Cross and Mountrath Streets are of the same period. 31) The new area was described in 1834 as forming a 'handsome and commodious' approach to the town. 32) Lord Bradford continued to grant leases in the area until the 1850s, (fn. 36) In 18 dilapidated houses which closed the church in on the south were cleared away and the former grammar-school building was also demolished. 1815, and in 1851 the open space there was enlarged by further culverting. 33) and a further improvement came in 1886 when Bradford Place was completed at the junction of Bradford and Bridgeman Streets; the cenotaph there was unveiled in 1922. 34) Also in the early 1830s Goodall Street was built between High Street and Bridge Street, with Freer Street running off it. 35) There was subsequently some development on the hill-top by St. Temple Street was built through to New Street in place of a winding alley apparently . Little Hill, the narrow foot-way leading to the church from the top of High Street, was widened into what is now Church Hill, and the market house at the foot of it was pulled down. Houses and shops were then built, and in 1855 Bridge Square (soon called simply the Bridge) was described as 'the centre and most strikingly beautiful portion of the town'. 38) About 1851 too the level of Digbeth and Park Street was considerably raised. 39) In the late 1850s two Russian cannons captured during the Crimean War, a clock on a pillar, and a drinking fountain presented by F. Oerton, mayor 1854-5, were placed in the centre of the Bridge. It seems to be undergoing edits as new info becomes available. If you have any details to add, comment here or mail me: Brownhills Bob at Googlemail dot com. Staffordshire school closures are listed at this page here.Walsall College has not mentioned whether it will be open or not at the time of posting (Thursday night), so keep an eye on their Facebook page here. The bouncy castle and rodeo bull are being donated for free and the burger van is coming for free and giving us a percentage of his takings, it’s the same with the sweet stall too.
This free content was digitised by double rekeying. The following survey begins with the area covered by the pre-1835 borough and then, starting with its northeasterly expansion into the foreign, works clock-wise area by area round the central district. Quentin Canal in 1918, an operation in which Walsall men took part. Another, which includes several multi-storey blocks of flats, was laid out in the cleared Oxford Street area in the later 1960s. 245) Rebuilding in the Wolverhampton Road area was still in progress in 1974. There were also several cottages in the stretch of Bloxwich Lane north of the area. 281) Littleton Street West dates from about that time. 282) Lord Hatherton granted leases in Stafford Street in the later 1840s and early 1850s, and in 1855 it was stated that the Stafford Street area had grown remarkably in the previous five years. 283) In the Town end Bank part of Green Lane Lord Hatherton granted several building leases between 18. 284) Houses and commercial property still standing on the north side of Wolverhampton Street in 1974 probably date from the earlier 19th century. Northcote Street on the west side existed by the beginning of the 20th century and Gladstone Street linking it with Hospital Street by 1913. 286) The western end of the town was described in 1867 as one 'of smoke and lime-kilns, gasworks, and Irish hordes', and in 1886 St. Marsh Street, consisting largely of commercial buildings, was laid out, and some of the properties remaining in 1974 are early examples of the use of moulded-brick ornament in Walsall. Open fields lay in three of the four spaces between the shaft and the arms, and meadow land occupied the fourth. 1) The settlement, in existence by the mid 12th century when Walsall is first mentioned, was presumably on the top of the limestone hill where the church stood by 1200. 2) Settlement spread westwards down High Street, the 'alta via' with its market-place of the 1309 borough charter, (fn. 4) to the bridge over Walsall Brook, in existence . 7) the earliest known mention of it by name, however, is in 1462. Rushall Street running north from the top of High Street existed as the road to Lichfield probably by the earlier 13th century and is named in 1339. 11) By the mid 15th century buildings there included one called 'my lord's inn', then in the hands of a tenant. 12) Peal Street running south from High Street is apparently the Hole End of 1380 and the Newgate Street of 1385-6; both names were in use in the 16th and 17th centuries, with Hall End as another variant. New Street links it with Peal Street so that there was a second route out of the town to Birmingham and London. 19) In 1914 Springhill Road was built to bypass the curve on the southern end of Ablewell Street; in 1964 that part of Ablewell Street was closed and absorbed into the site of the new Blue Coat School. 20) By the later 18th century Gorton's Yard ran from the junction of Birmingham Street and New Street over the top of the hill to St. 22) George Street (formerly Castle Lane and also called New Row and St. The old route to Wednesbury and Darlaston was bypassed in 1831 when Bradford Street was opened from the bridge to Vicarage Place. 30) In 1832 John Eglington, a Walsall builder, took a lease from Lord Bradford of land on the east side of Bradford Street. 305) the first was presumably Little Bloxwich, a name in use in 1307. There was metal-working by the early 17th century, and probably earlier, and coal-mining . There was also settlement at Wallington Heath further north round the junction of the Stafford road and Stoney Lane. 310) That was still the basic pattern in the early 1840s; there were also 11 new houses dating from . 312) and the railway station to the south-west was opened in 1858. 313) By that time Bloxwich was becoming the chief coal mining area in the parish. 314) Reeves Street existed by 1861 and Harrison Street by 1870. 315) The streets between Elmore Green Road and New Street apparently date from the later 1870s. 316) Wolverhampton Street had been cut by 1879 when the first of several terraces was built there; it was renamed Parker Street in 1890. George Street until the earlier 19th century) linked it with High Street by the later 18th century. 23) The inner streets of the borough were densely built up by the later 17th century. 24) The recipients of Mollesley's Dole on Church Hill and in Hole End numbered 526 in 1619 and 746 in 1661, those in High Street, Park Street, and Townend 516 in 1619 and 711 in 1661, and those in Rushall Street 580 and 784. He laid out Newport and Little Newport Streets, named after Viscount Newport, Lord Bradford's eldest son, and built 28 houses there. By 1974 it had been much altered, notably by the removal of the stucco ornament, and was occupied as shops and offices. Other terraces of about the same date survive to the south.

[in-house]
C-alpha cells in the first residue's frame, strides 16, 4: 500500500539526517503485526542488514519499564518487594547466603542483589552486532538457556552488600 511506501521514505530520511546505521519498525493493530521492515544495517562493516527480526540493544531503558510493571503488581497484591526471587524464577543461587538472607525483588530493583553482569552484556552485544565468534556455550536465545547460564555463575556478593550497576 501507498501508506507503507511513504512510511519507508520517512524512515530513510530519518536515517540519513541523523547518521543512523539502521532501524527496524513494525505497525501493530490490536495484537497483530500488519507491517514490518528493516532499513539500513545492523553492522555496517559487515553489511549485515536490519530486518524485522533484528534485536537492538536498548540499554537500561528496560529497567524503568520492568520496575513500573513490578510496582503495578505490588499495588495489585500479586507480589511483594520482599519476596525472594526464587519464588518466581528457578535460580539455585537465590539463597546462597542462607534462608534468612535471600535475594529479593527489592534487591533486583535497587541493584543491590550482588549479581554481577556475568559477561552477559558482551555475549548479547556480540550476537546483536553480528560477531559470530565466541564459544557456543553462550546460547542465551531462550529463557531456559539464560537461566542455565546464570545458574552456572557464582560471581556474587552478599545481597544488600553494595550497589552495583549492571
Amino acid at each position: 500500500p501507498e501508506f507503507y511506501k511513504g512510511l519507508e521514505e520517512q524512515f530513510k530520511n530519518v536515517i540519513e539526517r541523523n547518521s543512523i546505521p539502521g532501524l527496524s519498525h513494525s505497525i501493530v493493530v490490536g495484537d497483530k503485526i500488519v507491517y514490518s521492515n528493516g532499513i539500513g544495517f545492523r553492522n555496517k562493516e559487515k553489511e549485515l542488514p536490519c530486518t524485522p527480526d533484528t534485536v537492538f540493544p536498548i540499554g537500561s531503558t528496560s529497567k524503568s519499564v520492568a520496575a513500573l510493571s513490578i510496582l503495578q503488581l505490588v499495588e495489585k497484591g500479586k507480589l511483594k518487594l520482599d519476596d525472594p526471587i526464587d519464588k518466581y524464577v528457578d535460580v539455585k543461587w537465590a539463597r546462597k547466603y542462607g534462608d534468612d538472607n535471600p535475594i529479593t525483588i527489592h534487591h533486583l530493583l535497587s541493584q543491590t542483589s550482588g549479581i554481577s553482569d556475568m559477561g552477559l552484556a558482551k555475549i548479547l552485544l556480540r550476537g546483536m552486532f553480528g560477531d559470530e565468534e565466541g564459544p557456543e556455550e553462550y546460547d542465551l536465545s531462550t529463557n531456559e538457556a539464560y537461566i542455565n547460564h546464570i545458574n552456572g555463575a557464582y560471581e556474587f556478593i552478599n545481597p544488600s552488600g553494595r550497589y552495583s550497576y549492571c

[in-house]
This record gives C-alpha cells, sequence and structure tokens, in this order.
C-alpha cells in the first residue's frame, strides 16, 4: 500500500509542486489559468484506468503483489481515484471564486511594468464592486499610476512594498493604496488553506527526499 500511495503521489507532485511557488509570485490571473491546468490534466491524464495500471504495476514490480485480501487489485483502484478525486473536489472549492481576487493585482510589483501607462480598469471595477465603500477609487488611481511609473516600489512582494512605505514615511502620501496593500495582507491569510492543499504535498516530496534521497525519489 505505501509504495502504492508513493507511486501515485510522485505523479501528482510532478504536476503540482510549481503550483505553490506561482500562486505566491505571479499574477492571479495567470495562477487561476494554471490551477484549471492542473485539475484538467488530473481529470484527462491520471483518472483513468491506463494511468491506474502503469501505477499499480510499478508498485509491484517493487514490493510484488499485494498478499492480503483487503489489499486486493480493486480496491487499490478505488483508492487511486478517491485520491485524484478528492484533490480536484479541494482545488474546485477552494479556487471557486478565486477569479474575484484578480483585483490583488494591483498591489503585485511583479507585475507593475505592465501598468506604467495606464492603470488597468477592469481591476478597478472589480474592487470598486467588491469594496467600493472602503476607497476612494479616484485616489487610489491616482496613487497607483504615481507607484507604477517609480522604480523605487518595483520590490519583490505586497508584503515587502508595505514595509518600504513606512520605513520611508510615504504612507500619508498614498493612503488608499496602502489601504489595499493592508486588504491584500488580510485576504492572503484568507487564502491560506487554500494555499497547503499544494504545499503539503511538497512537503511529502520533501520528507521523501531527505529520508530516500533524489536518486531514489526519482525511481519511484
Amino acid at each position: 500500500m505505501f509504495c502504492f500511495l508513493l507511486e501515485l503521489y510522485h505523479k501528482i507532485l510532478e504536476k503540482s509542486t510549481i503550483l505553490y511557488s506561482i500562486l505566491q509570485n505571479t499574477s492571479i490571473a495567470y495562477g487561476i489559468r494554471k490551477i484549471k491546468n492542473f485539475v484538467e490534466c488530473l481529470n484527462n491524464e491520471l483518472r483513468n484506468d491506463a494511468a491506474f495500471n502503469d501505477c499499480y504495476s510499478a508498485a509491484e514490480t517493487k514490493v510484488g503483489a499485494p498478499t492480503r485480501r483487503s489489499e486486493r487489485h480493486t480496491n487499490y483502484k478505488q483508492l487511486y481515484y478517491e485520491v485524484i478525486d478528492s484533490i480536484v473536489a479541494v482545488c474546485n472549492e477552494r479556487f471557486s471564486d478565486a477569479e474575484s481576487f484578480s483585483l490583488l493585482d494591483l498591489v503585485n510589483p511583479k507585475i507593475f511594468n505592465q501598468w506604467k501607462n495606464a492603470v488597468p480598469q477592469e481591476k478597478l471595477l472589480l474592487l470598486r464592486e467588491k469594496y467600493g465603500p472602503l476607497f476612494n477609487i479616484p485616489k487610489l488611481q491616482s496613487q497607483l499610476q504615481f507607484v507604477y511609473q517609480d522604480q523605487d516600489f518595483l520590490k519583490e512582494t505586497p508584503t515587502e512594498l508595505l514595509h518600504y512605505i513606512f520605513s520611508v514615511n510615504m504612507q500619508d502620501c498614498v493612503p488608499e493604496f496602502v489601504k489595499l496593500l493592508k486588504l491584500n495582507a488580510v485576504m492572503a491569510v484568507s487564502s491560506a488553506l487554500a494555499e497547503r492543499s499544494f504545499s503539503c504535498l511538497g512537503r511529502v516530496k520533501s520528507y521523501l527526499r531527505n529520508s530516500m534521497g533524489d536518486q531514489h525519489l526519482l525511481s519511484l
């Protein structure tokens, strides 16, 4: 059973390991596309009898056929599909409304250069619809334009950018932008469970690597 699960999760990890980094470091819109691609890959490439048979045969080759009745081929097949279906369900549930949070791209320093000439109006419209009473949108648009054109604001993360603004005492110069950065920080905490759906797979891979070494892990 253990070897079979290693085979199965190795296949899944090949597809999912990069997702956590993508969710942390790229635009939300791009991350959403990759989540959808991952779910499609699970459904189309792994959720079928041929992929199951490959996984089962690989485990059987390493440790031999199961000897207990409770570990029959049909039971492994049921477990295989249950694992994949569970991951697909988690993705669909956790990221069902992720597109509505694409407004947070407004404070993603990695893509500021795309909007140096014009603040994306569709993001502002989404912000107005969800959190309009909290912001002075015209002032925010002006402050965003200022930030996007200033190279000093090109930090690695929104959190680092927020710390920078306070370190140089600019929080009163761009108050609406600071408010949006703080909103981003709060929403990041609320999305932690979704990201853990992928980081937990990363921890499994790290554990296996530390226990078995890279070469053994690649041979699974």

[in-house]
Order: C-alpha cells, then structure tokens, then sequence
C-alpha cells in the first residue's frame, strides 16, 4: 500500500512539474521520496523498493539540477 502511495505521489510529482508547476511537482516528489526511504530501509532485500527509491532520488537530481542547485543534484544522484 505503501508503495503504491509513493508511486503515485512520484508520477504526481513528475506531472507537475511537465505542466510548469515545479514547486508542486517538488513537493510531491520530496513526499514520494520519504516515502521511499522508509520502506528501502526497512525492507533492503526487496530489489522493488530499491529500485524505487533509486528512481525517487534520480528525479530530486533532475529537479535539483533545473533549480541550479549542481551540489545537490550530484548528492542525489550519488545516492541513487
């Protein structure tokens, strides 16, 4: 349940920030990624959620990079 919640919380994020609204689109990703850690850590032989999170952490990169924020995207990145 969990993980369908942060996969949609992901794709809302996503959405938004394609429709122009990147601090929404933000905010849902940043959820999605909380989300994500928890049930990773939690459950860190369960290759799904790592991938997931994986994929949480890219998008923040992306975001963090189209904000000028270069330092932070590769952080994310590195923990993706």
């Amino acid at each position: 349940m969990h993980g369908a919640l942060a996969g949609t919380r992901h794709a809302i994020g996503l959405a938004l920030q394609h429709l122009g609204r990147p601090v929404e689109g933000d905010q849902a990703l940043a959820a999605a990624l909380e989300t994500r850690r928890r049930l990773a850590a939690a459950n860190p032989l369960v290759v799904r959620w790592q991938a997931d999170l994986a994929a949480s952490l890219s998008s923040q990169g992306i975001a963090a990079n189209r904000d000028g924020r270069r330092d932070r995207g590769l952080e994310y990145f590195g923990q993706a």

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There’s also a Facebook page here for Walsall School Closures although obviously, being crowdsourced, the veracity of information there cannot be guaranteed.